“I believe in death with dignity,” said Dr. Bill Toffler, a doctor fiercely opposed to the law. “I don’t believe in empowering doctors to give massive overdoses so that patients can kill themselves.”

In June, another issue provoked debate.

Barbara Wagner, a Lane County woman suffering from lung cancer, was turned down by the state’s Oregon Health Plan for a new drug called Tarceva. In a letter sent by a company that administers one of the state’s insurance plans, Wagner was informed of the “physician aid in dying” option that could include lethal prescriptions as well as visits to doctors required to obtain the drugs.

“I was absolutely hurt that somebody could think that way,” said Wagner. “They won’t pay for me to live but they will pay for me to die.”

But her anger at the state, chronicled in the Eugene Register Guard, prompted Oregon officials to tell those administering the plans to stop sending such letters. The Oregon Health Plan, which allocates treatment dollars according to a priority system, continues to pay for lethal prescriptions.

During the last decade, 19 people on the state health plan have chosen that option. These prescriptions are funded solely by state dollars because of a ban on the use of federal dollars for this purpose.

The Washington state initiative does not specify whether state dollars could be used to fund the lethal prescriptions. That would be decided later, likely by the Legislature.

Final moments, final acts

Annual state reports note that 85 percent of the physician-assisted deaths in Oregon have involved various forms of cancers, The most frequently cited end-of-life concerns were losing autonomy, dignity, control of body functions and the ability to enjoy life. The vast majority of the patients also are enrolled in hospice care.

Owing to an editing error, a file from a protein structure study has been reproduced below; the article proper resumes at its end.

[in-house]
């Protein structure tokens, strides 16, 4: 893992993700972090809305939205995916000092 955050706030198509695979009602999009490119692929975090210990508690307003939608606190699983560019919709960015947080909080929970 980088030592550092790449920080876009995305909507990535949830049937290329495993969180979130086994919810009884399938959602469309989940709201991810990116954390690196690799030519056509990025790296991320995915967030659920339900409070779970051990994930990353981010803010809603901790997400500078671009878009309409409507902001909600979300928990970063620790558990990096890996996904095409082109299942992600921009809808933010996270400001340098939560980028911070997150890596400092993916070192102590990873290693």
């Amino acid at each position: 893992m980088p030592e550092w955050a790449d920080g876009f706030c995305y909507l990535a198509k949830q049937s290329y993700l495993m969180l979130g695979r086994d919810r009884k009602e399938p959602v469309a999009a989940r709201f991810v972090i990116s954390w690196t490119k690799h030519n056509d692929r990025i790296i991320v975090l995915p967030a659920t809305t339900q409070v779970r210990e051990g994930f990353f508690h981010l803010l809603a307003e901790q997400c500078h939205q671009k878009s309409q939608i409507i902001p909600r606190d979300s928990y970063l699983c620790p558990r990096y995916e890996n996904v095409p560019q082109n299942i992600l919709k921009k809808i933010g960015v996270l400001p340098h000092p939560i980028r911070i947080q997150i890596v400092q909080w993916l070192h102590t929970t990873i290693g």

The Oregon act requires self-ingestion of the lethal prescription. That draws a crucial line between the Oregon law and The Netherlands, where euthanasia — the injection of a lethal drug by a doctor — is permitted.

Advocates say that line is respected and note many patients are unable to take advantage of the law because they become too weak to take the drugs themselves.

But the final moments often are cloaked in privacy.

Critics of the law point to one death in 1999 involving a Coos Bay man dying of amyotrophic lateral sclerosis, also known as Lou Gehrig’s disease, which progressively erodes voluntary muscle control.

In an interview with The Oregonian, a brother said the man couldn’t complete the act, so he helped, but his actions were not detailed. That case raised the question about how much bystanders can help, such as holding the glass so the patient can take the medication.

The average time to death after taking the lethal prescriptions is about 25 minutes, according to Oregon state statistics. But in one 2006 case noted in Oregon’s annual report on the act, a man who swallowed his medication regained consciousness 65 hours later. He then died 14 days later of his underlying disease.

Built-in safeguards